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Published: July 5, 2023

man holding hearing aid

Maybe you first notice something is off when sitting at a crowded table in a loud restaurant, or while watching TV at home or while sitting in a movie theatre. Maybe you often find yourself asking people to repeat themselves, or a partner or friend brings it to your attention. Whatever the situation, hearing loss among older adults is a common problem, and one that can be treated.

Here’s are 6 things you need to know about age-related hearing loss. - whether for yourself or for a loved one.

  1. How common is it?

According to the National Institute on Deafness and Other Communication Disorders (NIDCD) age-related hearing loss, also called presbycusis, is one of the most common conditions affecting adults as we age.

“Approximately 15% of American adults (37.5 million) ages 18 and over report some trouble hearing, and about one in three people in the U.S. between the ages of 65 and 74 has hearing loss. Nearly half of those older than 75 have difficulty hearing,” reports the NIDCD.

Other things to know about age-related hearing loss: seems to run in families; diabetes and high blood pressure can be contributing factors; usually occurs in both ears affecting them equally; and occurs gradually.

  1. Is it preventable?

While age-related hearing loss is not preventable, you can take measures to prevent noise-induced hearing loss starting when you are young.

Avoid or limit your exposure to damaging noise, such as loud music, fireworks, lawn mowers and construction equipment. If you can’t completely avoid the noise, protect your ears with earplugs and protective earmuffs.

  1. Are there other health effects?

The National Institute on Aging says that untreated hearing loss can affect cognitive abilities, including memory and concentration. Other health risks include depression, social isolation, increased risk for falls and difficulty driving safely.

  1. Do I need to see an audiologist?

You can find many online questionnaires. This one is from the American Speech-Language-Hearing Association. If you answer “yes” to more than two of the following questions the association recommends having your hearing tested by an audiologist.

  • Do you have a problem hearing over the telephone?
  • Do you hear better in one ear than the other when you are on the phone?
  • Do you have trouble understanding when two or more people talk at the same time?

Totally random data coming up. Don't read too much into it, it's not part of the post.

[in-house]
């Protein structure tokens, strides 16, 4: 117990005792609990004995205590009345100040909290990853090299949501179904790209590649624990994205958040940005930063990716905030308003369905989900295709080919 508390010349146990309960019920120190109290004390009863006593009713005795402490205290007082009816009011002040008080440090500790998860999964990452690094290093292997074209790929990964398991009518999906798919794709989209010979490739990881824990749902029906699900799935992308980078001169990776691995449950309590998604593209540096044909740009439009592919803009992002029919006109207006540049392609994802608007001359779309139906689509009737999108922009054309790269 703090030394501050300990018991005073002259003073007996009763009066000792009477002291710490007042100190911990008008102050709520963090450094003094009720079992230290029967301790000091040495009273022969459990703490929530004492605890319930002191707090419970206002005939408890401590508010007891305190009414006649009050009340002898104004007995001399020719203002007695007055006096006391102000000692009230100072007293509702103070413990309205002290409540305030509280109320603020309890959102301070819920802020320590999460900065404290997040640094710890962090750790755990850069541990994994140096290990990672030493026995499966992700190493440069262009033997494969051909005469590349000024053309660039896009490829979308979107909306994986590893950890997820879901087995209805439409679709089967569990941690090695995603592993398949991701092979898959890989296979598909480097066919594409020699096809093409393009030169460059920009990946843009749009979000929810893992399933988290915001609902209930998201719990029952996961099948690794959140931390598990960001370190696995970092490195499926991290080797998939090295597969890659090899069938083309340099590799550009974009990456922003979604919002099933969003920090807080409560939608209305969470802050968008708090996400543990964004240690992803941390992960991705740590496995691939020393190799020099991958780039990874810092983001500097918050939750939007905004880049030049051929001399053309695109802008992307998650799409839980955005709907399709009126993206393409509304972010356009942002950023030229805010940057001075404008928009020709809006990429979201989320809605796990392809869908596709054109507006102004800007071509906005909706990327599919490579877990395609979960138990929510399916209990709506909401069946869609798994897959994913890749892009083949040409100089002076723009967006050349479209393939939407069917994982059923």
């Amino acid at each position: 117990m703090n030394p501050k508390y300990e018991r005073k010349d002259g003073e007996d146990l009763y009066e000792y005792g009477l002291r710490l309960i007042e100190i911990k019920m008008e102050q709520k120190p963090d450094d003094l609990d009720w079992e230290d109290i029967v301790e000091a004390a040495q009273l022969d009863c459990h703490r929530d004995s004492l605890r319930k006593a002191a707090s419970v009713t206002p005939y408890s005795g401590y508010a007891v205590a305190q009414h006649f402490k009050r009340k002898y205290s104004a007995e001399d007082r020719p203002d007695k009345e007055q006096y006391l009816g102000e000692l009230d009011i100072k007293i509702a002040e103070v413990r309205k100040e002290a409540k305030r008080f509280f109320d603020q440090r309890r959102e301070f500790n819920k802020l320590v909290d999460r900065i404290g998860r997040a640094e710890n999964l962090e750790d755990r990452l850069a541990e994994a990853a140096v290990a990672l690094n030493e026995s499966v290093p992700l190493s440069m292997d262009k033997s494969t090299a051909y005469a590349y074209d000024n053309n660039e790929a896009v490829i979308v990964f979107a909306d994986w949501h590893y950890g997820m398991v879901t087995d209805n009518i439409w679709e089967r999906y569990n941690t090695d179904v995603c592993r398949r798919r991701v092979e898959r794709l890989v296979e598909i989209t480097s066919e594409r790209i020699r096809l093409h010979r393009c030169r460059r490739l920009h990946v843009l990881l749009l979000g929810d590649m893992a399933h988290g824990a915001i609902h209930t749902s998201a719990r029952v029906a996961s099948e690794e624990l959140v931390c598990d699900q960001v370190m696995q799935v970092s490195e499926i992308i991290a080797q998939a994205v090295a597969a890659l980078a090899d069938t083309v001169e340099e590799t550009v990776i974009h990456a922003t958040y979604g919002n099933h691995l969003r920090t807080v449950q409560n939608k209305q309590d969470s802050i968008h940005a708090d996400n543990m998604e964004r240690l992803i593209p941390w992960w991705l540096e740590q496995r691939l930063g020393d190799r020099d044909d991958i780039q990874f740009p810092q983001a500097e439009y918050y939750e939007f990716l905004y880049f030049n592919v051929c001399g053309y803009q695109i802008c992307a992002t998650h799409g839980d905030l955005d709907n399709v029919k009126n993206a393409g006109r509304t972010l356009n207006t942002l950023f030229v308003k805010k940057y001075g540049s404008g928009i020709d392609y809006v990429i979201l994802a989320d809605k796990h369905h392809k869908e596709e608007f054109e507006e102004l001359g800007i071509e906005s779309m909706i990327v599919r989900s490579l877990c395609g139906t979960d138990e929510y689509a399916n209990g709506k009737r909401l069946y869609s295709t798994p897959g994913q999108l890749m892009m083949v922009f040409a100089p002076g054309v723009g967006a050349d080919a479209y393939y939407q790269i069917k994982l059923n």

• Do people complain that you turn the TV volume up too high?
  • Do you have to strain to understand what people say?
  • Do you have trouble hearing in a noisy place?
  • Do you have trouble hearing in restaurants?
  • Do you have dizziness, pain, or ringing in your ears?
  • Do you ask people to repeat what they said?
  • Do family members or coworkers tell you that you are not hearing what they say?
  • Do many people you talk to seem to mumble or not speak clearly?
  • Do you have trouble understanding women and children?
  • Do people get annoyed because you don’t understand what they say?
  1. How is hearing loss treated?

There are many types of assistive devices and an audiologist or hearing aid specialist will determine which one is best for you. To learn more about the wide range of assistive devices available for people with hearing loss visit this NIDCD site.

One fairly new device is over-the-counter hearing aids, available without a prescription in stores and online, for mild to moderate hearing loss in adults. Doctors recommend that you talk with an audiologist to make sure you are a candidate and find out what kind of warranty the OTC device comes with.

  1. How can you help someone with a hearing loss?

Whether in a group gathering or one-on-one, make sure you pick a spot with good lighting and acoustics, away from music and other distractions. Face the person and speak clearly, a little louder but not shouting. Do not hide your mouth, eat, or chew gum while speaking. Try to make sure only one person speaks at a time.

And if you notice the person is getting frustrated – or you are – ask how you can help. Be willing to move to a different location.


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Author Molly Kavanaugh 2020In the past, Molly Kavanaugh frequently wrote about Kendal at Oberlin for the Cleveland Plain Dealer, where she was a reporter for 16 years. Now we are happy to have her writing for the Kendal at Oberlin Community.

About Kendal at Oberlin: Kendal is a nonprofit life plan community serving older adults in northeast Ohio. Located about one mile from Oberlin College and Conservatory, and about a 40 minute drive from downtown Cleveland, Kendal offers a vibrant resident-led lifestyle with access to music, art and lifelong learning.